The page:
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Socio-religious research as a professional role in the institutional Church

J. Dhooghe Social Compass 1969; 16; 227 DOI: 10.1177/003776866901600204

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Socio-religious research as a professional

role in the institutional Church

J. DHOOGHE

La recherche socio-religieuse en tant

de

l’Eglise

intégré

qu’activitéprofessionnelle fait partie

professionnel elle présente

une série de caractéristiques communes aux autres professions. Ces carac-

téristiques sont modifiées

comme institution. Dans son rôle

par lengagement dans lEglise où le rôle est

groupe professionnel

des

au niveau des valeurs et des normes. Le

sociologues constitue un premier groupe de référence pour la recherche

socio-religieuse. Mais il n’est pas un groupe de référence positif en ce

sens quil ne fournit que peu de sanctions positives au chercheur socio-

religieux dans laccomplissement de son rôle. La recherche socio-religieuse

s’est constituée en in-group professionnel c’est-à-dire que les autres

groupes de recherche

sociologique

la recherche

ne

fonctionnent pas comme groupe

socio-religieuse est caractérisée par

de

l’Eglise plus que par

une

de référence professionnel.

En tant que profession

un engagement par

rapport à des valeurs

référence aux valeurs

professionnelles. Il serait inexact de dire que les

du chercheur socio-religieux sont la tension

sont la consé-

problèmes conflits de nature

seuls problèmes du rôle

entre son caractère professionnel et l’aliénation due à une dépendance à

l’égard de la bureaucratie de lEglise. Certains

quence de lengagement vis-à-vis de lEglise. Dans des

idéologique à l’intérieur de l’Eglise, une intervention qui se veut profes-

sionnelle est perçue comme étant de nature idéologique; de ce fait la

recherche socio-religieuse risque d’être idéologisée

davantage, au détri-

ment du caractère professionnel de son rôle.

There can be no doubt about it that Church-related research is in a rather

uncomfortable

position

nowadays. This, however, is not always well understood.

else in the realization of their social role,

prefer

social

Sociologists, just as everybody

positive to negative

sanctions. They define their social role in a specific

socio-religious

research contains several components

approval

a usual characteristic of

and is

made up of different reference groups. One of the reference groups of socio- religious research is the Church in its different manifestations. Another one is the

of their activities they may

situation, which for

group of fellow-sociologists. In seeking

refer themselves to peer groups. This is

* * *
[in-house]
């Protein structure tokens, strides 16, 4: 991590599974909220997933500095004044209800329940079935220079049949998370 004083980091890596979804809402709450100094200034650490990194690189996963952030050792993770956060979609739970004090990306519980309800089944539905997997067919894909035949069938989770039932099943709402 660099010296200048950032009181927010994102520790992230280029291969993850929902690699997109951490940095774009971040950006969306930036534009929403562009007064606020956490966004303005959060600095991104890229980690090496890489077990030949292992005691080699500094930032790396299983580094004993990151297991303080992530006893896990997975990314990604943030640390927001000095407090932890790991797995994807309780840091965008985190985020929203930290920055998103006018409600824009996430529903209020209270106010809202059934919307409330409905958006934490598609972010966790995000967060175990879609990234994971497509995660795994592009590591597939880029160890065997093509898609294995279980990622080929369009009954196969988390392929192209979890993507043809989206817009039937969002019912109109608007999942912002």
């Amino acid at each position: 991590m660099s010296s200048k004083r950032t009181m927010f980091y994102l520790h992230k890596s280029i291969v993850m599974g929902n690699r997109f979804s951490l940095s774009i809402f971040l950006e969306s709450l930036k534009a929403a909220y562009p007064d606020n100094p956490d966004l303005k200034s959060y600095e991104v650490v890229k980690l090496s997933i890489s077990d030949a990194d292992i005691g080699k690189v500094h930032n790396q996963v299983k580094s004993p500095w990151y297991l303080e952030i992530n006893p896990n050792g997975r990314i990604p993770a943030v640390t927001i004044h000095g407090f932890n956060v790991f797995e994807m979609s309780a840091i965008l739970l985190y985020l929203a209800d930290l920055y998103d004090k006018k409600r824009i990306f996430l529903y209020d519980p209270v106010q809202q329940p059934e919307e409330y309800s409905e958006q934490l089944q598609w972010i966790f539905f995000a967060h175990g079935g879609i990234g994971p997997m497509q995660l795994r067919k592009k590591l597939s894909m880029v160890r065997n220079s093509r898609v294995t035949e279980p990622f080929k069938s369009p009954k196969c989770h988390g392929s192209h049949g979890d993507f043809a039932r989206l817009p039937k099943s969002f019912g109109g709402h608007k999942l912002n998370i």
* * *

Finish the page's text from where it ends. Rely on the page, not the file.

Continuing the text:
doing research that is demanded by Church

specific

social roles in the Church, or by

professions.

groups

of

Sociologists will also look for positive rewards from the side of those

Church members for which they want to

perform a positive function either by

officials, by influencing people with

influencing public opinion at large.

social

If none of these ambitions succeed, just as in any other

role, a specialist

dedicated to socio-religious research will have to look for a

self-legitimation on

the basis of an inner-directed attitude or else modify his activities.

227

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It

is the hypothesis of this article that

socio-religious research is part of an

expectations

of different groups.

goals

institutional framework which includes the role

Conflicts and role uncertainty

are the result of a process

on the one hand, role definitions on the other hand

of social exchange, where different groups in relation

of role-

to socio-religious research command the values which are the

performance of specialists

recognized

in socio-religious research. Generally this situation is

for research, etc. The conflict-situation thus outlined is

to a certain extent by researchers in the socio-religious field. They

especially as sociologists of religion

frequently

enough seek their advice,

define themselves as sociologists and more and regret the fact that the Church does not

give them opportunities

surely real but gives

an incomplete picture of the structural relations between

socio-religious research and its different reference-groups. Other

relationship between socio-religious

research and sociology, and the evolution of sociology of religion. With regard

to the Church as a reference group there can be no doubt about the fact that the Church is not a monolith, but consists of different categories of social roles, all

which have not necessarily

problems

should

be considered as well, such as the nature of the

the same interests or the same

viewpoints and which,

as a consequence, apply

socio-religious field.

different criteria for evaluating the role of research in the

A sociological analysis of socio-religious research, religious sociology, pastoral

sociology, Church-related research, or whatever other labels there are to designate this reality, is necessary for several reasons. It will throw some light on the func-

of the institutional Church

tioning of the Church

institutionalized context

as an institution. The

study

should not limit itself to parishes

The activity of research and reflexion regarding the Church, generally in an

and other traditional organizational patterns.

(according to patterned norms) done by committed

christians is perhaps less a feature of the institutional life of the Church than the

activity of theologians, along

Research

these

but should not be excluded from it.

lines will make clearer the subject matter of socio-religious

surely

research and the way it can relate itself to other types of sociology.

It is

insufficient to admit that Church-related research is